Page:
9th CAD/CAM & Digital Dentistry International Conference

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The Management of Missing Teeth (Part 2) - Implant Supported Restorations

Compared to the use of fixed partial dentures (FPDs) implants are the more physiological solution for the management of cases with missing teeth. There is no damaging of other teeth for using them as pillars and the alveolar bone can be preserved. Also, the esthetic outcome using high-developed implant solutions is much better than with FPDs.

But of course, there are some disadvantages in the use of implants. The process is much more invasive due to the surgical intervention. This is depending on the amount and quality of the bone and there is a need for a healing period. The correct placement of implants is a job for specialists and needs a good planning.

To achieve good esthetical results a soft-tissue management is necessary. Also, the design of the superstructures needs special knowledge and experience. A computer-aided process is because of the complexity of the whole process today state of the art for those kinds of treatments. It starts with the planning. On the basis of 3D x-ray data, the best possible implant position can be determined with the help of planning and navigation software. Additionally, already in this stage, the later form of the restoration can be considered when doing the x-ray in addition with a radio-opaque scanning template or combining 3D x-ray data with 3d CAD/CAM data (Cerec meets Galileos, Sirona, Germany).

The process is known under the name backward-planning and starts with the later form of the final restoration. On the basis of the proper planning, a drilling template makes the implantation process safer and faster. Guided surgery is today supported by the most of the implant systems. After the surgical step, the position of the implant can be determined very easy with an intraoral, three-dimensional scanning using a scan-body fixed on the structure and an intraoral 3D scanning camera. In addition to the determination of the implant position also the form of the soft tissues can be captured. On the basis of these data provisional restorations as well as the final superstructures can be created with the help of dental CAD/CAM systems. For the final restoration pre-fabricated abutments can be used as well as the can be individually produced. Because of the big variety of possible cases, individual solutions should be the preferred way.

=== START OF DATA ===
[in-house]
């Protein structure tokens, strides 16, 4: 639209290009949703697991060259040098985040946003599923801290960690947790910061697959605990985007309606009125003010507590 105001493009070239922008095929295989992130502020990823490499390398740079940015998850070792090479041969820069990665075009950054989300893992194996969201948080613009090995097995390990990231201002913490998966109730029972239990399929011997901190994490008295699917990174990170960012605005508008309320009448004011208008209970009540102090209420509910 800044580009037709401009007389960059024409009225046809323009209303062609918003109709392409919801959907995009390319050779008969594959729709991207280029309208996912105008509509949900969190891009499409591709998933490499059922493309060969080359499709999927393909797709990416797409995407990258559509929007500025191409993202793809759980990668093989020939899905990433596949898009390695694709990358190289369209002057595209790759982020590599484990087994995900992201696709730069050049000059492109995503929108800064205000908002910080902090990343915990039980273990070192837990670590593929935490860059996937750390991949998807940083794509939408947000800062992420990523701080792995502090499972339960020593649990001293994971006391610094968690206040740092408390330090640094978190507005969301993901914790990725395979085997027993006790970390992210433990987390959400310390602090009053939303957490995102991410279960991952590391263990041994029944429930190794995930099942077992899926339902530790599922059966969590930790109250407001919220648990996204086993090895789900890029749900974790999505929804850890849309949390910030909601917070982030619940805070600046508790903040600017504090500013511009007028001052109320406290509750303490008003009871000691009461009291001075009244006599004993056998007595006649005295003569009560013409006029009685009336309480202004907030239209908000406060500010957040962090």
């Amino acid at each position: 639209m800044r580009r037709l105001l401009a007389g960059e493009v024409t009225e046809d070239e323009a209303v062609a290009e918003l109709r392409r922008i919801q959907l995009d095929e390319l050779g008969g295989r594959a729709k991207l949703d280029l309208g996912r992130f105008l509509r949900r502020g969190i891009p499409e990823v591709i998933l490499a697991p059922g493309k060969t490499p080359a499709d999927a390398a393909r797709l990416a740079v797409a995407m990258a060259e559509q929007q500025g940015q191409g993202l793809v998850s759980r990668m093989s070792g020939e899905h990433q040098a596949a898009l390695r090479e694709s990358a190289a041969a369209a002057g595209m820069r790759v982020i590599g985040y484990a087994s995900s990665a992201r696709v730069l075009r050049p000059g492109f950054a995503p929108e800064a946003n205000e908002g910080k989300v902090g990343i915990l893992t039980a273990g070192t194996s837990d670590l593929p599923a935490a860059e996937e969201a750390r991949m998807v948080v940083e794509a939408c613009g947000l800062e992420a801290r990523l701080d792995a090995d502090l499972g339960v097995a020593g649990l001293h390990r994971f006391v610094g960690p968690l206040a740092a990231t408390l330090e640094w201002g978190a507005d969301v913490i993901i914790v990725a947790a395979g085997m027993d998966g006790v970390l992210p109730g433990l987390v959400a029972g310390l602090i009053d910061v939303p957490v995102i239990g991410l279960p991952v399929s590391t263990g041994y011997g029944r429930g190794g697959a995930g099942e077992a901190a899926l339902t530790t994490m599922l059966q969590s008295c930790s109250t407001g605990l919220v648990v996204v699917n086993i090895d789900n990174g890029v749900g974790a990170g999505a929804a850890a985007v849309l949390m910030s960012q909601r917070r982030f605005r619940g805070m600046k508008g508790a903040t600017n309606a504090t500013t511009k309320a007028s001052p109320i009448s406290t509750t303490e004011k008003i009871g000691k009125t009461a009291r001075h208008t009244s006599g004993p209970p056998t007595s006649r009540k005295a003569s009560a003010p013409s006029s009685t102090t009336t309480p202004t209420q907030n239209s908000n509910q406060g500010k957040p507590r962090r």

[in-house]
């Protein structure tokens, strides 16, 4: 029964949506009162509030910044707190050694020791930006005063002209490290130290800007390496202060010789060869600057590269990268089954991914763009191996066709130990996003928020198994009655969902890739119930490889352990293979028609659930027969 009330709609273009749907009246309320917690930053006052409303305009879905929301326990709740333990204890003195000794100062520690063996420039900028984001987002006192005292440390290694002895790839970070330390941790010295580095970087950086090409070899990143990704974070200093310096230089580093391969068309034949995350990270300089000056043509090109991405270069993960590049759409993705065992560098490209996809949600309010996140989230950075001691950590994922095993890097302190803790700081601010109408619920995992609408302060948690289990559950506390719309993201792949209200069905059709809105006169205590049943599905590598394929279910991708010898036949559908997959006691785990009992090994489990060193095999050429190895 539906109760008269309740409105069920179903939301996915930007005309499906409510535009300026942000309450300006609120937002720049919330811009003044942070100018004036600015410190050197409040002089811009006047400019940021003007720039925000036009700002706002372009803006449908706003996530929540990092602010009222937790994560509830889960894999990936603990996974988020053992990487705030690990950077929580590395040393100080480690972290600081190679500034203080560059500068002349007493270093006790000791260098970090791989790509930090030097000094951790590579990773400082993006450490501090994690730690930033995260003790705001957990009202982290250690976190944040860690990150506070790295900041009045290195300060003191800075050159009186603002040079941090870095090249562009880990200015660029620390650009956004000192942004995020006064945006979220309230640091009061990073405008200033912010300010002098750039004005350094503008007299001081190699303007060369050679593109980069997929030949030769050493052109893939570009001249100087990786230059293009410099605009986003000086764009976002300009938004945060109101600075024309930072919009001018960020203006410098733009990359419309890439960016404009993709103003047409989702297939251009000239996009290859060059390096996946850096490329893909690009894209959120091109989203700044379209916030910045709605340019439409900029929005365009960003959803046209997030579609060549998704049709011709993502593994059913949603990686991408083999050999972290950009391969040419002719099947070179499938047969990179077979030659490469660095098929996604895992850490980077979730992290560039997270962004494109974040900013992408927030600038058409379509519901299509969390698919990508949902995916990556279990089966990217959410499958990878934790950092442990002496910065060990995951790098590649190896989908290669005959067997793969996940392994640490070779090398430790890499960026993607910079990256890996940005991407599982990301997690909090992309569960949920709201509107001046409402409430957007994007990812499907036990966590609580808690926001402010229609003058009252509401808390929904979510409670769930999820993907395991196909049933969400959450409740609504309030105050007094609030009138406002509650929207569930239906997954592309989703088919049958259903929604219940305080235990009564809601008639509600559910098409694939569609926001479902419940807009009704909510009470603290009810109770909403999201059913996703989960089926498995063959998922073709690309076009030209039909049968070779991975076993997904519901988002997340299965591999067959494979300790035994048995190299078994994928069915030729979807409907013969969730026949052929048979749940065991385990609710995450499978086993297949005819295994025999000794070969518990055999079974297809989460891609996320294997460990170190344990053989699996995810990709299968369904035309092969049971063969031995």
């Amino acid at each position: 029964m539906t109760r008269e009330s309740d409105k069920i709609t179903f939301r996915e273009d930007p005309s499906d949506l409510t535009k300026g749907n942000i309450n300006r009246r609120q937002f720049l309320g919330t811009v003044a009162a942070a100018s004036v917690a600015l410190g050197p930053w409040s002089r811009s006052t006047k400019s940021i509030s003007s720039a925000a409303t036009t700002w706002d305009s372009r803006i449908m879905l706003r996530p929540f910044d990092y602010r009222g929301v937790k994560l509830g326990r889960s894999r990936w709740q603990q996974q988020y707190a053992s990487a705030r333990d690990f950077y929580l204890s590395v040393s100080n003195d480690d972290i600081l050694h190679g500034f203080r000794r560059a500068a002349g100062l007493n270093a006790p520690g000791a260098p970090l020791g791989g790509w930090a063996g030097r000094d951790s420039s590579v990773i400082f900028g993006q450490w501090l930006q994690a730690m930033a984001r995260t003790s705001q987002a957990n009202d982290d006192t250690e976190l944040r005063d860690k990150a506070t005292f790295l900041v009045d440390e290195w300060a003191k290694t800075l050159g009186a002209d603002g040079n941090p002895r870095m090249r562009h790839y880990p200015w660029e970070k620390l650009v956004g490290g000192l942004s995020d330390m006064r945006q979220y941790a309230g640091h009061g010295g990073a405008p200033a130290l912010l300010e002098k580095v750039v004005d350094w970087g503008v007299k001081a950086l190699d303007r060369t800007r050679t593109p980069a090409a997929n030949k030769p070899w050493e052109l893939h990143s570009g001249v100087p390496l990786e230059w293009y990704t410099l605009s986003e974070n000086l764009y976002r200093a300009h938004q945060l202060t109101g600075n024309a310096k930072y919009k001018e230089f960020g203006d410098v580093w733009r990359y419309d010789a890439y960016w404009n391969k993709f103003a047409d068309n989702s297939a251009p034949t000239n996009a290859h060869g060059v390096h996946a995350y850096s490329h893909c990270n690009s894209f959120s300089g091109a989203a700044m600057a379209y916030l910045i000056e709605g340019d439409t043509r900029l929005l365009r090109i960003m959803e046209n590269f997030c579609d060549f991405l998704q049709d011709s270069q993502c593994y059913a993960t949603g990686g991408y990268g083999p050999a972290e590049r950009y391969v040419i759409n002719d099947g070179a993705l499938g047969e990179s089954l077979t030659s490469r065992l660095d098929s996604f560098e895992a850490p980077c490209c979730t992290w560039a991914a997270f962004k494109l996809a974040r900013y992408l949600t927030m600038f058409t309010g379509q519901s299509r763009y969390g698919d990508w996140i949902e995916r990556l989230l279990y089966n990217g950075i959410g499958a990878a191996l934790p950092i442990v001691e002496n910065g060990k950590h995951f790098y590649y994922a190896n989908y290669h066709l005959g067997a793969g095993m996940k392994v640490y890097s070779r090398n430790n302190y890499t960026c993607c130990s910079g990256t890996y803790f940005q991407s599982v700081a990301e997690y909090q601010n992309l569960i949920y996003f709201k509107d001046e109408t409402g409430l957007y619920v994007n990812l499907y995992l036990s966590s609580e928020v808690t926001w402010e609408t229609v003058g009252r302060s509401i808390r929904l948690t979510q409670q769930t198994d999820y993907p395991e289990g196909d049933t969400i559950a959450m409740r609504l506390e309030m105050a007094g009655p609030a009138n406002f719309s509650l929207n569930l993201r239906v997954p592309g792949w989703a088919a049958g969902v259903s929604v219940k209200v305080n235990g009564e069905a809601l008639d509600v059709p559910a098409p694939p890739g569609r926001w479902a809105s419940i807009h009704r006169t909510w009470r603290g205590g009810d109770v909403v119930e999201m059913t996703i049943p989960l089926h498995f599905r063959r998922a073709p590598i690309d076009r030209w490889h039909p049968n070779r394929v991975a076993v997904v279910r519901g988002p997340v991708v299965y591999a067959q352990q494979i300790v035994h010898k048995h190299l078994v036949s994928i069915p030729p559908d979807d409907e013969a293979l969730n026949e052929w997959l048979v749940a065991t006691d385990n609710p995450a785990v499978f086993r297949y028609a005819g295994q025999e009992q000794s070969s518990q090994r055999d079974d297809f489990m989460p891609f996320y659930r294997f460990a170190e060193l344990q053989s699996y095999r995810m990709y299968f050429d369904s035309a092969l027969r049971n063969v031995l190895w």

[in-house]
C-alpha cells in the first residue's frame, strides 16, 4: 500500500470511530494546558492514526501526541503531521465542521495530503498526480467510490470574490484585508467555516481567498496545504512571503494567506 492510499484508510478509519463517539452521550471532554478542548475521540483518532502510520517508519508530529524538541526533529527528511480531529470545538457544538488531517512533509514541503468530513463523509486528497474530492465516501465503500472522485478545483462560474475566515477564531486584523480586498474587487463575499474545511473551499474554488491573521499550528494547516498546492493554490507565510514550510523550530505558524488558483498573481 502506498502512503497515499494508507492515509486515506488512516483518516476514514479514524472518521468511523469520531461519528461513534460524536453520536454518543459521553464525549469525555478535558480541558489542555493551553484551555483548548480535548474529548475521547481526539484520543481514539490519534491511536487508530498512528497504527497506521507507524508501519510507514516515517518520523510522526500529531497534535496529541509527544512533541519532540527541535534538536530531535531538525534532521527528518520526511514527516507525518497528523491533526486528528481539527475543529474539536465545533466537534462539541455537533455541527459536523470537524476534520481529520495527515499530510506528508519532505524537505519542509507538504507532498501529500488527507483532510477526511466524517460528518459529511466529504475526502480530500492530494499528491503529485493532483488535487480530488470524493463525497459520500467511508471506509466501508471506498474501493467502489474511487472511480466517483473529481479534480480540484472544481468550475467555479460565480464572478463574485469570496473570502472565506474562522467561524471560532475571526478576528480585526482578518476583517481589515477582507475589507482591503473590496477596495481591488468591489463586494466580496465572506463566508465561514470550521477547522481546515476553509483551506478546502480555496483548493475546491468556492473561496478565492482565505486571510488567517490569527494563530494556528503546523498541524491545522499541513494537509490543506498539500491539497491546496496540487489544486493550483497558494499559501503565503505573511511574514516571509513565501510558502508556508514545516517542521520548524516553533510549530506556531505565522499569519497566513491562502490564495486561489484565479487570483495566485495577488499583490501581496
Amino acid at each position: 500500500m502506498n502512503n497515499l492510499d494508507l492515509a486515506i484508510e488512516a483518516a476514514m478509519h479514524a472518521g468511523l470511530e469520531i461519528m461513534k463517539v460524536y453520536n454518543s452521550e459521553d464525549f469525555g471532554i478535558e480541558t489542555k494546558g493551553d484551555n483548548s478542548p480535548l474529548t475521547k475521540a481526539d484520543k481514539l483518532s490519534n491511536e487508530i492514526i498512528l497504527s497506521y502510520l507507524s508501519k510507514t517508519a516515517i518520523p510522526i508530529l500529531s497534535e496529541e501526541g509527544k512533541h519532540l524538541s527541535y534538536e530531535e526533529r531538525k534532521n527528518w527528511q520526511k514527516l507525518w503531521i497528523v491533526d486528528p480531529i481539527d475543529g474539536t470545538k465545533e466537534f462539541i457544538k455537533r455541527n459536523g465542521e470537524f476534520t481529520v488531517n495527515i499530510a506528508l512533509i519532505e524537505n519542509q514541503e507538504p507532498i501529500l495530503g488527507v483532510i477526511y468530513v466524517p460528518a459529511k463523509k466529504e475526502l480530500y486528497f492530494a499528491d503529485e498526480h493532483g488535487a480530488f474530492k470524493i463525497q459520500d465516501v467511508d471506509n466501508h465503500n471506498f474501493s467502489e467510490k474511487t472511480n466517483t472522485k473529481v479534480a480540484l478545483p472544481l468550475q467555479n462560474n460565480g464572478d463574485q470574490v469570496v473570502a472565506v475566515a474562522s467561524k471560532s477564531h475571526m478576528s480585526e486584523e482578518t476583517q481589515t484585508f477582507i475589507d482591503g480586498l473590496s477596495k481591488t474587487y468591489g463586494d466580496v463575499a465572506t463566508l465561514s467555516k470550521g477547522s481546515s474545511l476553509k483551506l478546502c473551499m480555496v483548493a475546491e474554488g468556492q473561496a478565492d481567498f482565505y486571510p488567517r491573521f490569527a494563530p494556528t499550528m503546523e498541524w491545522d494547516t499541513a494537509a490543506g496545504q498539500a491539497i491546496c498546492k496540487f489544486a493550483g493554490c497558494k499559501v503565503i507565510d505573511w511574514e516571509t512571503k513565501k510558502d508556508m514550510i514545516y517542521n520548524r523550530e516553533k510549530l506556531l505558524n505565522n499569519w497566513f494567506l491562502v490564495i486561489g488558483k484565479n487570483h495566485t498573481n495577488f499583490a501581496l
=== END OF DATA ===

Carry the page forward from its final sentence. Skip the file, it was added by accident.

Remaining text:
Abutments can be made either from metal or ceramics. At the moment the combination of both (hybrid-abutments) seems to be the best solution. So the high strength and precision of a metal-connector can be combined with the good esthetical properties of ceramic materials. One good and effective way of design and production of these hybrid-abutments is the use of the Ti-base connector (Sirona, Germany). On one side the connector is available for a lot of different implant systems and on the other side, it has ever the same interface for the connection with a ceramic block. Those ceramic parts were made at first from zirconium dioxide (InCoris meso, Sirona, Germany).

Those blocks already have the pre-fabricated hole for the intake of the connector interface inside. So an absolutely perfect fit is guaranteed. Because of the lack of esthetic of the zirconium material those blocks can be used for pure abutments with and additionally made covering crown or to mill a crown in a reduced form for later veneering. A new possibility is now the use of lithium disilicate in the same way as the zirconium dioxide (e.max abutment solutions, Ivoclar Vivadent, Schaan). Besides of the standard abutment with a covering crown here exists the possibility to create a so-called hybrid abutment crown. The basis for this is the very good esthetic outcome of the full contour and only stained and glazed lithium disilicate ceramic. Those crowns are simply to produce, have a lot designing possibilities because they are only consisting of two parts and they have a very good, tooth-like appearance.

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